Binghamton also has a team that's made with a group of veterans at its core and built to grow, but none match up to the Steel City co-captains.

Reddic and Gilmore play with-and-against each other in tournaments and summer leagues, so they share a rare dynamic.

"There's chemistry," says Cummings. "[The other teams see] numbers 1 (Reddic) and 2 (Cummings)." They know what each other is going to do and where they will be. They drop each other clues during the game and capitalize. Reddic says he will pull up from charging down the lane when he knows Cummings is open for a three-point shot. A cool-as-ice sniper, Cummings usually connects. "It's a brotherhood," they say of their relationship on-and-off the court.

Cummings notes Reddic is the godfather to his newborn son Levi. They get together often, and when the guard needed work done on his home, he called upon former teammate Jason Arrington, and forward Reddic.

It's a unique team chemistry. Cummings and Reddic speak glowingly about "little brother," Claude Scott, Jr., a 6'6" forward nicknamed "Snoop" who has yet to play this season due to injury.

"Snoop will go hard for us," says Cummings. "We love Snoop to death."

"We took him under our wing," said Reddic. "He came in and stuck with us."

"We used to whoop his a$$," laughs Cummings.

Now, "Snoop" is a veteran in his own right. Recently, he has guided twins Tim and James Jackson, and helped new center Artis Cleveland with little nuances of the ABA. "I helped him with his foot work," said Scott after the Yellow Jackets' most recent victory.

Cummings and Reddic agree the Jackson twins would "run through a wall for you." Reddic said the young players "let us be captains" and listen to their advice.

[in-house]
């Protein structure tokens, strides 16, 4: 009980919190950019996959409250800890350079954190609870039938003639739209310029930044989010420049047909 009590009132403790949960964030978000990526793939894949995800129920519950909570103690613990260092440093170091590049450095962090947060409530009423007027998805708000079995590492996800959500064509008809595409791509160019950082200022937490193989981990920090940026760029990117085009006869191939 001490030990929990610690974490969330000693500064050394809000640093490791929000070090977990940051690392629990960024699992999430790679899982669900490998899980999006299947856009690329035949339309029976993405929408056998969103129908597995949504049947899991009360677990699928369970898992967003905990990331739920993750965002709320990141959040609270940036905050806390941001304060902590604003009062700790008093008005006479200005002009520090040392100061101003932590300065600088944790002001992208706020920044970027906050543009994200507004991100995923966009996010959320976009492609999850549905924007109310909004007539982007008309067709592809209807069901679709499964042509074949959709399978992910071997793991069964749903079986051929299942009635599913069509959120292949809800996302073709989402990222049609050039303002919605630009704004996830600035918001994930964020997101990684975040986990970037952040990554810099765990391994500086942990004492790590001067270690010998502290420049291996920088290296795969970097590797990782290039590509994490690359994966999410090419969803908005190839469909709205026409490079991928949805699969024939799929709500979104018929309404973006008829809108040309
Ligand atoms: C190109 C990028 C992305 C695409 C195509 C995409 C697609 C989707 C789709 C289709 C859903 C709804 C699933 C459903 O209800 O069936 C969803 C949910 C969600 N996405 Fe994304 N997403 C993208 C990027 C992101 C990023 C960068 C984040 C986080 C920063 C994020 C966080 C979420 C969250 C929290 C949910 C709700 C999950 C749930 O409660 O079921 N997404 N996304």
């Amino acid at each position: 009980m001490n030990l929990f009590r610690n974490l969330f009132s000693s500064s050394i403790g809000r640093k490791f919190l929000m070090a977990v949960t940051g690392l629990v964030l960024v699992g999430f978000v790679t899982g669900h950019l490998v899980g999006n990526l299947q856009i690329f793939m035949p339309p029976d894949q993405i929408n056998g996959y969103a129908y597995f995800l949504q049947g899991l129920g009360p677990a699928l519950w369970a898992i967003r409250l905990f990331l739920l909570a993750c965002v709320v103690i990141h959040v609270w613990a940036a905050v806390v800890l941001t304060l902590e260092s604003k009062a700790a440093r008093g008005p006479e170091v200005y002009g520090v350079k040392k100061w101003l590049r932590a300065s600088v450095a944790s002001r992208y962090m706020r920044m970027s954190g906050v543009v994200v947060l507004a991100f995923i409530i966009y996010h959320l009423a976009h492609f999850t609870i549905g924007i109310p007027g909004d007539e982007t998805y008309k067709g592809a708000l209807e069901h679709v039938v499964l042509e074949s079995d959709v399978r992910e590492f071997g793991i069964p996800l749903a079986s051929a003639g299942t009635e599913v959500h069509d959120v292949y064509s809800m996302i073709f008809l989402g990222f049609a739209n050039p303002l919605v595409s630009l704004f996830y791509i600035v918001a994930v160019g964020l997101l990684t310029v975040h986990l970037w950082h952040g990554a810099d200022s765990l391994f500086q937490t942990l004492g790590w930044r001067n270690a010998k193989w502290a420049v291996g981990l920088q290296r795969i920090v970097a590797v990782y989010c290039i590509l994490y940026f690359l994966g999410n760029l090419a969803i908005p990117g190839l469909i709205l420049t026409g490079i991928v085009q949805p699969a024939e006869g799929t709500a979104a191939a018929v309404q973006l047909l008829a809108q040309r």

The duo appreciates the addition of 7-foot-tall Artis Cleveland, who Reddic says should really provide benefits once playoff time hits. "Other playoff teams have seven-footers." They agree that the pure center has immediately fit in with the team that all say has a family-first atmosphere. One that's assembled by Pippens.

"We love Ace," said Cummings. "He stuck in there for 8-9 years."

Reddic says he is thankful for the opportunity to play professional basketball in Pittsburgh, thanks to Pippens.

They know the schedule, which is only about a third completed, will have its pitfalls. Visiting the Hawks in Baltimore is always difficult. Former Hawks owner Brown had noted the Hawks hadn't won in Pittsburgh and the Yellow Jackets weren't victorious in Baltimore. The Yellow Jackets travel to Baltimore on December 17.

Cummings and Reddic are gunning for a perfect season. The team had struggled against the Ohio Bruins, and that was enough to get Reddic back on the hardcourt. Cummings, who was injured in the first game of the season and has been rehabbing a lower leg, expects to be back on December 10 at A Giving Heart in Allentown.

Add a returning "Snoop" Scott and the team would be at full-strength. The guys are excited about the prospect of sharing the court with Scott, Cleveland, the Jacksons, and Brandon Burnett, a 6'9" forward/center who is a strong rebounder.

In the absence of co-captains, guards Amaru Caldwell and Brandon Johnson have picked up their games, as have Cam Wiley and VaShawn Howard.

And that doesn't even mention guard Kenny Holmes. Both captains enthusiastically call Holmes a "special" player. Not every team has a strong bench player who can routinely post 40 points.

"It's a guard and forward league," says Reddic.

Holmes is scheduled to fulfill a contractual obligation in Newfoundland, Canada in another basketball league, beginning next month. Proving their assertion the Yellow Jackets are a good, "family", both captains agree while they would miss Holmes, they are eager to see him excel, wherever that may be.

"We can't replace him," said Reddic. "But we want him to do well."

While Reddic isn't sure about his future as a player, he knows he wants to spend time with his sons. Cummings would entertain playing for as long as he can.

But until then, the captains are simply happy to share the court, play competitive games and help grow professional basketball in Pittsburgh.

"We love to represent Pittsburgh," said Reddic. And they hope to ride another convertible in a championship parade.